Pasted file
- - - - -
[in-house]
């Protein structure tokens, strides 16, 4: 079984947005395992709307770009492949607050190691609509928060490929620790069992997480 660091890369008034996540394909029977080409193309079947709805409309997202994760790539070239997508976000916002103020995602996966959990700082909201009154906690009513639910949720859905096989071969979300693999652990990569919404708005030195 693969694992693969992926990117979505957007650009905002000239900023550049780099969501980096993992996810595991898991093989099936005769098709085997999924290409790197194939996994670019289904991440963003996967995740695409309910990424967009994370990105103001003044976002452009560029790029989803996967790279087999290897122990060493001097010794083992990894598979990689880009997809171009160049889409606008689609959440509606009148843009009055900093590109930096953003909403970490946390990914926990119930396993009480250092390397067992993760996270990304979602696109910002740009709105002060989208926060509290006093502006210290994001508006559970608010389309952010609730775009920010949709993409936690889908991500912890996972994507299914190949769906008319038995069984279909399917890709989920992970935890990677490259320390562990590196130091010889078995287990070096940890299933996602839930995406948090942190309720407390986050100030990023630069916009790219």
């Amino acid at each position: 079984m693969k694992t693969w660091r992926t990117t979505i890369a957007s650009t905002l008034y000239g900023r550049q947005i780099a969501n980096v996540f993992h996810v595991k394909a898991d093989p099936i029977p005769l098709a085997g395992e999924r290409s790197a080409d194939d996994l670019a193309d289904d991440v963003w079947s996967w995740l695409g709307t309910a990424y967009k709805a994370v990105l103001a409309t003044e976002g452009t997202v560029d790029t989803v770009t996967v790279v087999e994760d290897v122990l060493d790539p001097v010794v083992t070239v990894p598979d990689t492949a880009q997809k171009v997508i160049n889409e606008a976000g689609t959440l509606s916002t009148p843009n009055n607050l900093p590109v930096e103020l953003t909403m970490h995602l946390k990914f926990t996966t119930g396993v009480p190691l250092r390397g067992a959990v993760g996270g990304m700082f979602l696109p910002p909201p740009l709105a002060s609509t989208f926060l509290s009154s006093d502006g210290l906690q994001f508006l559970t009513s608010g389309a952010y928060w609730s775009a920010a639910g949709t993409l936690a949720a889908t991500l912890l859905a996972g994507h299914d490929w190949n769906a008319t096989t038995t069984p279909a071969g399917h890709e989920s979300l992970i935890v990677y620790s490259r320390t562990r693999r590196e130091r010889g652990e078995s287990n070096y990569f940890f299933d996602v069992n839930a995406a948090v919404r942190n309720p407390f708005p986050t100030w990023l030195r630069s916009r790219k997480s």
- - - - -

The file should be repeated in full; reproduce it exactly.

[in-house]
């Protein structure tokens, strides 16, 4: 079984947005395992709307770009492949607050190691609509928060490929620790069992997480 660091890369008034996540394909029977080409193309079947709805409309997202994760790539070239997508976000916002103020995602996966959990700082909201009154906690009513639910949720859905096989071969979300693999652990990569919404708005030195 693969694992693969992926990117979505957007650009905002000239900023550049780099969501980096993992996810595991898991093989099936005769098709085997999924290409790197194939996994670019289904991440963003996967995740695409309910990424967009994370990105103001003044976002452009560029790029989803996967790279087999290897122990060493001097010794083992990894598979990689880009997809171009160049889409606008689609959440509606009148843009009055900093590109930096953003909403970490946390990914926990119930396993009480250092390397067992993760996270990304979602696109910002740009709105002060989208926060509290006093502006210290994001508006559970608010389309952010609730775009920010949709993409936690889908991500912890996972994507299914190949769906008319038995069984279909399917890709989920992970935890990677490259320390562990590196130091010889078995287990070096940890299933996602839930995406948090942190309720407390986050100030990023630069916009790219």
């Amino acid at each position: 079984m693969k694992t693969w660091r992926t990117t979505i890369a957007s650009t905002l008034y000239g900023r550049q947005i780099a969501n980096v996540f993992h996810v595991k394909a898991d093989p099936i029977p005769l098709a085997g395992e999924r290409s790197a080409d194939d996994l670019a193309d289904d991440v963003w079947s996967w995740l695409g709307t309910a990424y967009k709805a994370v990105l103001a409309t003044e976002g452009t997202v560029d790029t989803v770009t996967v790279v087999e994760d290897v122990l060493d790539p001097v010794v083992t070239v990894p598979d990689t492949a880009q997809k171009v997508i160049n889409e606008a976000g689609t959440l509606s916002t009148p843009n009055n607050l900093p590109v930096e103020l953003t909403m970490h995602l946390k990914f926990t996966t119930g396993v009480p190691l250092r390397g067992a959990v993760g996270g990304m700082f979602l696109p910002p909201p740009l709105a002060s609509t989208f926060l509290s009154s006093d502006g210290l906690q994001f508006l559970t009513s608010g389309a952010y928060w609730s775009a920010a639910g949709t993409l936690a949720a889908t991500l912890l859905a996972g994507h299914d490929w190949n769906a008319t096989t038995t069984p279909a071969g399917h890709e989920s979300l992970i935890v990677y620790s490259r320390t562990r693999r590196e130091r010889g652990e078995s287990n070096y990569f940890f299933d996602v069992n839930a995406a948090v919404r942190n309720p407390f708005p986050t100030w990023l030195r630069s916009r790219k997480s």